Lok Sabha passes RTI Amendment Bill amid Opposition uproar; what changes have been proposed under new law

  • On Monday, the Lok Sabha passed the Right to Information (Amendment) Bill, 2019

  • The bill seeks to give the Central government the power to set the tenure and salaries of the Chief Information Commissioner (CIC) and Information Commissioners (ICs) at both the central and state levels

  • However, the bill was criticised by the Opposition, who alleged that it will take away the independence of the RTI authorities

  • Union minister Jitendra Singh assured that the government 'will not do anything to affect the autonomy of the institution' and that it is trying to do away with anomalies in the Act

  • Under the provisions of the RTI ACT, 2005, any citizen may request information from a 'public authority' (a body of Government or 'instrumentality of State') which is required to reply expeditiously or within thirty days

On Monday, the Lok Sabha passed the Right to Information (Amendment) Bill, 2019. While 218 members were in favour of the RTI (Amendment) Bill, 79 voted against it. The bill which was introduced on Friday, seeks to give the Central government the power to set the tenure and salaries of the Chief Information Commissioner (CIC) and Information Commissioners (ICs) at both the central and state levels.

 Lok Sabha passes RTI Amendment Bill amid Opposition uproar; what changes have been proposed under new law

File image of the Indian Parliament. AP

However, the bill was criticised by the Opposition, who alleged that it will take away the independence of the RTI authorities. The Hindu quoted Congress MP Shashi Tharoor as saying that “this Bill is removing the two greatest armours of institutional independence and on top of that, by controlling the State Information Commissioners, by taking over the power to determine their salaries, the Central government is destroying it”.

NK Premachandran, MP from Kollam, Kerala also took a similar position on the bill, saying that the bill compromises the power of Parliament as well as the judiciary.

While defending the bill, Jitendra Singh, Union minister of state for personnel, public grievances and pensions, told the House that “there is a provision that suo-motu you should provide maximum information in public domain so that the number and the need for RTIs reduces. In five years, we have made changes so that things are uploaded faster on websites”.

Singh assured that the government “will not do anything to affect the autonomy of the institution” and that it is trying to do away with anomalies in the Act.

What is the Right to Information Act, 2005?

The Right to Information Act (RTI) is an Act of the Parliament of India “to provide for setting out the practical regime of right to information for citizens” and replaces the erstwhile Freedom of information Act, 2002.

The RTI act, 2005 is a brainchild of Aruna Roy. The Act applies to all States and Union Territories of India except Jammu & Kashmir. Under the provisions of the Act, any citizen may request information from a "public authority" (a body of Government or “instrumentality of State”) which is required to reply expeditiously or within thirty days.

The act came into force to fulfill objectives of empowering people, containing corruption, and ensuring transparency and accountability in the functioning of the government. In the first ten years of the commencement of the act over 17,500,000 applications had been filed.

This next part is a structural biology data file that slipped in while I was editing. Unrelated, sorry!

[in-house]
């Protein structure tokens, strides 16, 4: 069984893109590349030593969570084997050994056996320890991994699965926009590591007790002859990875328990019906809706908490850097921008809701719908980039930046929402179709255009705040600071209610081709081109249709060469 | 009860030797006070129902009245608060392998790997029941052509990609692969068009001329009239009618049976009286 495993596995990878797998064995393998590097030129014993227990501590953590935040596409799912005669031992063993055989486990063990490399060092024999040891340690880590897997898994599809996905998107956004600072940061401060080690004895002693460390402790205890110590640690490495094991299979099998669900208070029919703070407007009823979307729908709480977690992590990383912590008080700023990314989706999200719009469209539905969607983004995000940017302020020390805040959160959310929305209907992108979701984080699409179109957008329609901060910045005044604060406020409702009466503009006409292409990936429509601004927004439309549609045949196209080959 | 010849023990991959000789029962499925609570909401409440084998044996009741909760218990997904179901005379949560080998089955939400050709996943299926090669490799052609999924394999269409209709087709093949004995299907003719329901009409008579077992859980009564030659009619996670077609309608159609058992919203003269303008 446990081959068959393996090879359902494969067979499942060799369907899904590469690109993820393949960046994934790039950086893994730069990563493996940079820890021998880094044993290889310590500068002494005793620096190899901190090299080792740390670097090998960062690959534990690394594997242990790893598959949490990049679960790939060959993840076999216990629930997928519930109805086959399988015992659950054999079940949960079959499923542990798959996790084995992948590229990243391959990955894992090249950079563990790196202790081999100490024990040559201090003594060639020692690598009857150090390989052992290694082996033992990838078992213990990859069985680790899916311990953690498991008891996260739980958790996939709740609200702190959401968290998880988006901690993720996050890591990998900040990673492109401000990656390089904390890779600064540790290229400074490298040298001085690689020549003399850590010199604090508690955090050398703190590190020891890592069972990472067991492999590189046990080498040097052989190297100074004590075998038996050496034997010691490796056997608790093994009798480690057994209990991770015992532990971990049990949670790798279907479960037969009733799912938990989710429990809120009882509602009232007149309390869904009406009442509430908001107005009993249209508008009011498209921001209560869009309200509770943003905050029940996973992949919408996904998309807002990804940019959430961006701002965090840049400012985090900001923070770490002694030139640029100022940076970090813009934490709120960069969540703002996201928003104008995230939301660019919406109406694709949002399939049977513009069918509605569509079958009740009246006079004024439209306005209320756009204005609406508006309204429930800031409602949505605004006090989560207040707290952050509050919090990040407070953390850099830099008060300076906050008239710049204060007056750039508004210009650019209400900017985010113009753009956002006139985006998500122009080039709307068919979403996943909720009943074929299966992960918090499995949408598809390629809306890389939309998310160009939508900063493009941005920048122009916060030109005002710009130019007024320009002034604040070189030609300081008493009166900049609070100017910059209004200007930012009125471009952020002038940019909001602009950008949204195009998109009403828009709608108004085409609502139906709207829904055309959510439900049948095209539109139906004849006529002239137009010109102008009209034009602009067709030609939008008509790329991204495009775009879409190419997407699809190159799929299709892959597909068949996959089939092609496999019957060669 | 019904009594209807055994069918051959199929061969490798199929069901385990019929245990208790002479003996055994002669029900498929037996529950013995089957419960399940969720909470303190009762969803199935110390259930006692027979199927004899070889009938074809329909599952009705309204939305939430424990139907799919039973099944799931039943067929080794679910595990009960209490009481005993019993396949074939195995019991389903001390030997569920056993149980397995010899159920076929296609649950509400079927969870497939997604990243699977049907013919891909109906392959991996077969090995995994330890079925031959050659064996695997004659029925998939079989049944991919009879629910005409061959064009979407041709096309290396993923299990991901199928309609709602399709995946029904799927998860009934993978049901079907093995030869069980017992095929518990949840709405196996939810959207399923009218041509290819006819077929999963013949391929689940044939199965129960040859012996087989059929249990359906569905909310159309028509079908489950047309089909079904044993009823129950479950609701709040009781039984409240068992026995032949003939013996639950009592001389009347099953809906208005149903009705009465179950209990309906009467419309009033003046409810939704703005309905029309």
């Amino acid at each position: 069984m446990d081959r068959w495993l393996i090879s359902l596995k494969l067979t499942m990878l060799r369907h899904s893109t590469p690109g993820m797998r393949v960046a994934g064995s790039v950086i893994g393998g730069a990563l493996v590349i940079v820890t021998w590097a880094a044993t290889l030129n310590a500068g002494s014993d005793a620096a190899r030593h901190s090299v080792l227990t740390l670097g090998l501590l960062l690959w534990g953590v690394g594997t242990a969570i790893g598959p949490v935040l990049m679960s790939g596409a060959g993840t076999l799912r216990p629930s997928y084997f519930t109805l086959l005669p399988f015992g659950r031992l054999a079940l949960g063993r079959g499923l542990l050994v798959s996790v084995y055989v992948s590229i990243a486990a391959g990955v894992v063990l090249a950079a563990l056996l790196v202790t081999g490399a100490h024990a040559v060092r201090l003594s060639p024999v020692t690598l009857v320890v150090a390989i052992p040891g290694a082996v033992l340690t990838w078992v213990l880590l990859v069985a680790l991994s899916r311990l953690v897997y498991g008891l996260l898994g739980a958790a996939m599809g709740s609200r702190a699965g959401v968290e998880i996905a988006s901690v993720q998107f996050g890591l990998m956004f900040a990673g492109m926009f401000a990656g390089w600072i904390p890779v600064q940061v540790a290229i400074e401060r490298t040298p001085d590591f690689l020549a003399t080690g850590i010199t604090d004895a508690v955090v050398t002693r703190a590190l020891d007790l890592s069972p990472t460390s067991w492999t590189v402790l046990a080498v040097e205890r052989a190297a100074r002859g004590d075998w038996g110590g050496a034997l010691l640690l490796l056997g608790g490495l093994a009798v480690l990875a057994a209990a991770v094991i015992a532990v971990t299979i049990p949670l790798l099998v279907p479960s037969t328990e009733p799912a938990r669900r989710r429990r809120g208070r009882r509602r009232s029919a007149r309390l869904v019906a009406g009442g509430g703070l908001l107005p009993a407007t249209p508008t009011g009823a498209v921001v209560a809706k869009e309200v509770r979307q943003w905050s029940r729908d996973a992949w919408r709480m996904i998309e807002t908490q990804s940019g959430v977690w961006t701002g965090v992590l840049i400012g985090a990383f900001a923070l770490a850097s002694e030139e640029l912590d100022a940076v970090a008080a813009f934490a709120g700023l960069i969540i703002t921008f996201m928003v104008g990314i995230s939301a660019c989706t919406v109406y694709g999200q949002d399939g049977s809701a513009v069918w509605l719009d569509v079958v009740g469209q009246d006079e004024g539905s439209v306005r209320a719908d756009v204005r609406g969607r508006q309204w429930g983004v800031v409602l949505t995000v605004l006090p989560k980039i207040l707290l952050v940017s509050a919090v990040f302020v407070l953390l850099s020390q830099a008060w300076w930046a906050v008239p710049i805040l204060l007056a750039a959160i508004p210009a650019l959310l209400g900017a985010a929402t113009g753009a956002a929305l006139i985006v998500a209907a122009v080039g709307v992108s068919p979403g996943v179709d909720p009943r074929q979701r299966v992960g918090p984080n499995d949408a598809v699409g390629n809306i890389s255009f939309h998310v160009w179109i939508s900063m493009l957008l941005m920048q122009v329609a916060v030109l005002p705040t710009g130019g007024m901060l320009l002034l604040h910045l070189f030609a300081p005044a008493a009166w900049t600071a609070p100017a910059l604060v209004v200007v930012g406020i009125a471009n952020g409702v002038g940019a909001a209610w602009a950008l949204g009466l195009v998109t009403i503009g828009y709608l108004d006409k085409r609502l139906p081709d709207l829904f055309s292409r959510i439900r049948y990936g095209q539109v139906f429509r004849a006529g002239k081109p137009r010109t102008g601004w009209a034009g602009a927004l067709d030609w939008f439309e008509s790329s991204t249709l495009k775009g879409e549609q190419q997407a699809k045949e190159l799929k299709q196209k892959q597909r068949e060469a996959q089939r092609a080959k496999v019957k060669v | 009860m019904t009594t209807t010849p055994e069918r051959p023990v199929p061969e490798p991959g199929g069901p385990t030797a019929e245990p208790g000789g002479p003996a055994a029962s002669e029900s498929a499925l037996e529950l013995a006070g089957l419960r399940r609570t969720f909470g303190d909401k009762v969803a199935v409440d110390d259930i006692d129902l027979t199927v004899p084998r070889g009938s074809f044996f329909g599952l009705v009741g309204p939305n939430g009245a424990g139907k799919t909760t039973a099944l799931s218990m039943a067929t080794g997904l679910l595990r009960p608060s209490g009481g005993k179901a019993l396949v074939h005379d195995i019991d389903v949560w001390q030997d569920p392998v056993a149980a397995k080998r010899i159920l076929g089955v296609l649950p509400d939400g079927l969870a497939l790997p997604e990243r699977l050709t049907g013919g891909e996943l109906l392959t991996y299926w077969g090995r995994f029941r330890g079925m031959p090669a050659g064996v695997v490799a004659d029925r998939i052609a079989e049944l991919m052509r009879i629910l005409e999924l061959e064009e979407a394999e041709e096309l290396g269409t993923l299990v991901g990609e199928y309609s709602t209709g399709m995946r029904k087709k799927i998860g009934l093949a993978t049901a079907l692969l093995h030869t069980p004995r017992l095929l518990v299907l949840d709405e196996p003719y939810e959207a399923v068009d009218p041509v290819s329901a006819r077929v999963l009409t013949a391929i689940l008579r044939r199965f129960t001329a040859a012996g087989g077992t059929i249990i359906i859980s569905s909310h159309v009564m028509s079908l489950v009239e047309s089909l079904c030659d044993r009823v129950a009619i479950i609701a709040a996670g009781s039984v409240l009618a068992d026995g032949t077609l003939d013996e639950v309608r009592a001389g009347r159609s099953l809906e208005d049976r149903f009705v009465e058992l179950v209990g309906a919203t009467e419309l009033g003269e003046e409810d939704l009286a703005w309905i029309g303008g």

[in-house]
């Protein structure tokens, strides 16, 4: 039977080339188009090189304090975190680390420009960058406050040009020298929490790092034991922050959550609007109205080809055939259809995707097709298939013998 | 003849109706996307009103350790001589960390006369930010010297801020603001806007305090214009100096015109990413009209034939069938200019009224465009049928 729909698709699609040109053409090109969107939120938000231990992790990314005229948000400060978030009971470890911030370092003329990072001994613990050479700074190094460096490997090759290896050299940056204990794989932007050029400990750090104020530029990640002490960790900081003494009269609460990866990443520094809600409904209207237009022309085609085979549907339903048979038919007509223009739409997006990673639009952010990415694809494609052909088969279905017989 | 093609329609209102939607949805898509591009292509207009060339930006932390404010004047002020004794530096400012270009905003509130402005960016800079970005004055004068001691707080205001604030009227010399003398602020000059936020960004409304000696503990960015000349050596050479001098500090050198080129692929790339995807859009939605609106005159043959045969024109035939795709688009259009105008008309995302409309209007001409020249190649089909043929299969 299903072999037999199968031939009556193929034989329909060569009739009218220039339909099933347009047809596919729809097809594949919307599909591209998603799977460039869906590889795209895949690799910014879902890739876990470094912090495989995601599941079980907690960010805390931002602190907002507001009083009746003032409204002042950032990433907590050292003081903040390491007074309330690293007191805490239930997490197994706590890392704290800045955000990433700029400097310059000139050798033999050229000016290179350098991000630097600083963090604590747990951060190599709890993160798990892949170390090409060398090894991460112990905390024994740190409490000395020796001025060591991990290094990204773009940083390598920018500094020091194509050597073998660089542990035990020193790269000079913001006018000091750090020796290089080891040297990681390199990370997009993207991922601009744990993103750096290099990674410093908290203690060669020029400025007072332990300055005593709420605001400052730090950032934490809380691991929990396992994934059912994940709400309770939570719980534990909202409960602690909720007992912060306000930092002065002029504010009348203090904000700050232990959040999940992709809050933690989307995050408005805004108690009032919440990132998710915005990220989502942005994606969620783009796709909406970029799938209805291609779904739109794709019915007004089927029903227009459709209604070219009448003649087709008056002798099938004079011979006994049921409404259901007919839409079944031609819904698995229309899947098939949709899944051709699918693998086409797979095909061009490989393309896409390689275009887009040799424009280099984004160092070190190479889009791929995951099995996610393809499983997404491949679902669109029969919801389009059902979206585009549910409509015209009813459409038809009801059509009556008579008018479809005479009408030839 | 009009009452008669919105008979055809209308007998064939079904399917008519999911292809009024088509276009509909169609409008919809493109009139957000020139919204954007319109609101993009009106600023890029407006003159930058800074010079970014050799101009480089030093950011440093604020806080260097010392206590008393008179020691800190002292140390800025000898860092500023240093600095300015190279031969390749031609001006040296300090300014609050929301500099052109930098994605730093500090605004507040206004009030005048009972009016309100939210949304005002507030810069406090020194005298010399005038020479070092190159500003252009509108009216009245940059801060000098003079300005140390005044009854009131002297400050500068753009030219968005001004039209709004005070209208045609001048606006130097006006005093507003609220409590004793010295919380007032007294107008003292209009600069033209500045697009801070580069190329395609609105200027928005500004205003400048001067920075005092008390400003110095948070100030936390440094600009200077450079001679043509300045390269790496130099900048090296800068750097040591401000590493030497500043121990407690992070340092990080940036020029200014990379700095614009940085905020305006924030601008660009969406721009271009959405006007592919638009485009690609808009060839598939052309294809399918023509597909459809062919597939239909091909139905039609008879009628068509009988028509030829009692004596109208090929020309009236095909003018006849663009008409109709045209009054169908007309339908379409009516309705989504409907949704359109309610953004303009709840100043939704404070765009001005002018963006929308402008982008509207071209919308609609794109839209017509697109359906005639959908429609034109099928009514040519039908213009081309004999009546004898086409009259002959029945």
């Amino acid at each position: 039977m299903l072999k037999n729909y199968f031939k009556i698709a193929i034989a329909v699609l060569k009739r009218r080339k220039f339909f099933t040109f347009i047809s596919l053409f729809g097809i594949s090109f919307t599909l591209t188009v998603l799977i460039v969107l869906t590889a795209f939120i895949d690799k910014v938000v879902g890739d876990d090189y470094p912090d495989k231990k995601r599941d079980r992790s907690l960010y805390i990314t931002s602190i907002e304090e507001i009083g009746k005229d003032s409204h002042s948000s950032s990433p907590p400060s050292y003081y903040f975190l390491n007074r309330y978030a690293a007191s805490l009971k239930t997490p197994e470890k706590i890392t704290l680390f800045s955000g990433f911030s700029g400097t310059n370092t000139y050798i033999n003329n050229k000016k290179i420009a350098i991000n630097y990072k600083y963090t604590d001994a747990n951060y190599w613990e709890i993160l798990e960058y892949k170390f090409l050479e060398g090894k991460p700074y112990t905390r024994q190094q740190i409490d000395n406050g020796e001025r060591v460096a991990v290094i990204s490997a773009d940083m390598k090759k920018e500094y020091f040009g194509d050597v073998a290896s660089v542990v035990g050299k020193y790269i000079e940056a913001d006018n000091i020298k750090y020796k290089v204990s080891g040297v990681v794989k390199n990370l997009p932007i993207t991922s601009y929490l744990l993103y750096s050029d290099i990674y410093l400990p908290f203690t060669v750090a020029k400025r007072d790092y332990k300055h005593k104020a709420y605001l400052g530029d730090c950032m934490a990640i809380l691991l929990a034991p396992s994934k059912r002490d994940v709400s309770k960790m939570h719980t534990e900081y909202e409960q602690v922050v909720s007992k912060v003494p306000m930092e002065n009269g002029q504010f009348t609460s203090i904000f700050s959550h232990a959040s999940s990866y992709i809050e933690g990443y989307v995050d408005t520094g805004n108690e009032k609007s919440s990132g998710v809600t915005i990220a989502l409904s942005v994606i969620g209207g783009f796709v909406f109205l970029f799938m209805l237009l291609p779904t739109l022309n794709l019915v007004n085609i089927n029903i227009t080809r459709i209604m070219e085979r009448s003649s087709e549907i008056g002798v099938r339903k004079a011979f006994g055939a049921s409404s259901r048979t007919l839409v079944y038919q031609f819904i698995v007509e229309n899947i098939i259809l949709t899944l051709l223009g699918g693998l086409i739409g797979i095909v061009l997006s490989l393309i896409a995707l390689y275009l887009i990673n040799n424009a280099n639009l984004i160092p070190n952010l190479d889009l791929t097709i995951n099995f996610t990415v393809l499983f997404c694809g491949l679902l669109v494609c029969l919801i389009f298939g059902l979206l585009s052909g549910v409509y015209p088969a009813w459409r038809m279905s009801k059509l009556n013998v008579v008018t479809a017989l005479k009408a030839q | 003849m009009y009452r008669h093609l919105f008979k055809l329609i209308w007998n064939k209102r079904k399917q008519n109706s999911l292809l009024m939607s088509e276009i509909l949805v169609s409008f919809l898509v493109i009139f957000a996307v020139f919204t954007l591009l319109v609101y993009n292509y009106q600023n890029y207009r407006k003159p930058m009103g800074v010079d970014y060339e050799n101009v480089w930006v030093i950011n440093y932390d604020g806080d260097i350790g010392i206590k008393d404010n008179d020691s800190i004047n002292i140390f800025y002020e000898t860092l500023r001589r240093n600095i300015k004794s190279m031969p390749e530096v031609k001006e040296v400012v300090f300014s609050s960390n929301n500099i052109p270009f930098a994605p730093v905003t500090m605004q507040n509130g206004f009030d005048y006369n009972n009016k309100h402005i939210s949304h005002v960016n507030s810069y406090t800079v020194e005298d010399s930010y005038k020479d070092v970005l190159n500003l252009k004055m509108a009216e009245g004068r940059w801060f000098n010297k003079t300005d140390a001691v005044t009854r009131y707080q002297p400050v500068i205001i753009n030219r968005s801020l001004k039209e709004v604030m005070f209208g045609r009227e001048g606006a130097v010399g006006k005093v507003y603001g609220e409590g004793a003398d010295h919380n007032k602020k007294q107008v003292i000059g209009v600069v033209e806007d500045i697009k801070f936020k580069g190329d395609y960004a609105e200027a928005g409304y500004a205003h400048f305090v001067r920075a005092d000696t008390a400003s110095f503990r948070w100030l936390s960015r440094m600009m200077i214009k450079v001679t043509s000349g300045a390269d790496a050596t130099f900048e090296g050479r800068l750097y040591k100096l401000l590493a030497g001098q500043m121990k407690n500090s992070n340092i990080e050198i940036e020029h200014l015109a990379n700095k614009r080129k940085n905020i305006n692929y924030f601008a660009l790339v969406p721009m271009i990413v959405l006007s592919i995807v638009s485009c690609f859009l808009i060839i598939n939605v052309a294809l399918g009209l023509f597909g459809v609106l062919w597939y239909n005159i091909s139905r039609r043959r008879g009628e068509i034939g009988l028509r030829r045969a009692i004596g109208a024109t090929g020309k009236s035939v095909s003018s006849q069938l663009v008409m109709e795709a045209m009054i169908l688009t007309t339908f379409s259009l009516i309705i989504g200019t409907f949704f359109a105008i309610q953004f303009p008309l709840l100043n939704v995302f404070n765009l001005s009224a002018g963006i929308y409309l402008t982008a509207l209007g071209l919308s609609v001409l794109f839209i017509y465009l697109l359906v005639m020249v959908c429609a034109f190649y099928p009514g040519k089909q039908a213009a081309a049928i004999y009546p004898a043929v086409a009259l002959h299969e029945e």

Any person who desires to obtain information shall submit a written or electronic request in English or Hindi or the official language of the area to the Central Public Information Officer or his/her counterpart at the state level.

In case an appeal is rejected, the Central Public Information Officer or his/her equivalent will communicate the reason for rejection, the period within which an appeal against the rejection can be made and particulars of the appellant authority.

However, the authority is under no obligation to provide any information that might hurt the sovereignty and integrity of India, information that has been forbidden to share by any court of law and information received under confidence by a foreign government and cabinet papers.

Changes proposed under RTI (Amendment) Bill, 2019

The Bill amends Sections 13 and 16 of the Right to Information (RTI) Act, 2005. While the RTI Act, 2005, laid down a tenure of five years (or the age of 65, whichever is earlier) for the Chief Information Commissioner (CIC) and Information Commissioners, the RTI (Amendment) Bill states that the Centre will notify the tenure of all Information Commissioners (ICs) at the state and central level.

Under Section 13, the salaries, allowances and other terms of service of the “the Chief Information Commissioner shall be the same as that of the Chief Election Commissioner”, and those of an Information Commissioner “shall be the same as that of an Election Commissioner”. The current amendment states that the salaries and allowances of these officers will be determined by the Central government.

As per the 2005 Act, if CICs and ICs (at central and state levels) are receiving a pension or other retirement benefits, their salaries will be reduced by an amount equal to the pension. In this case, previous government service includes service under the central government, state government, corporation established under a central or state law, and company-owned or controlled by the central or state government. The 2019 RTI (Amendment) Bill removes all these provisions.

With inputs from agencies

Updated Date: Jul 23, 2019 15:23:16 IST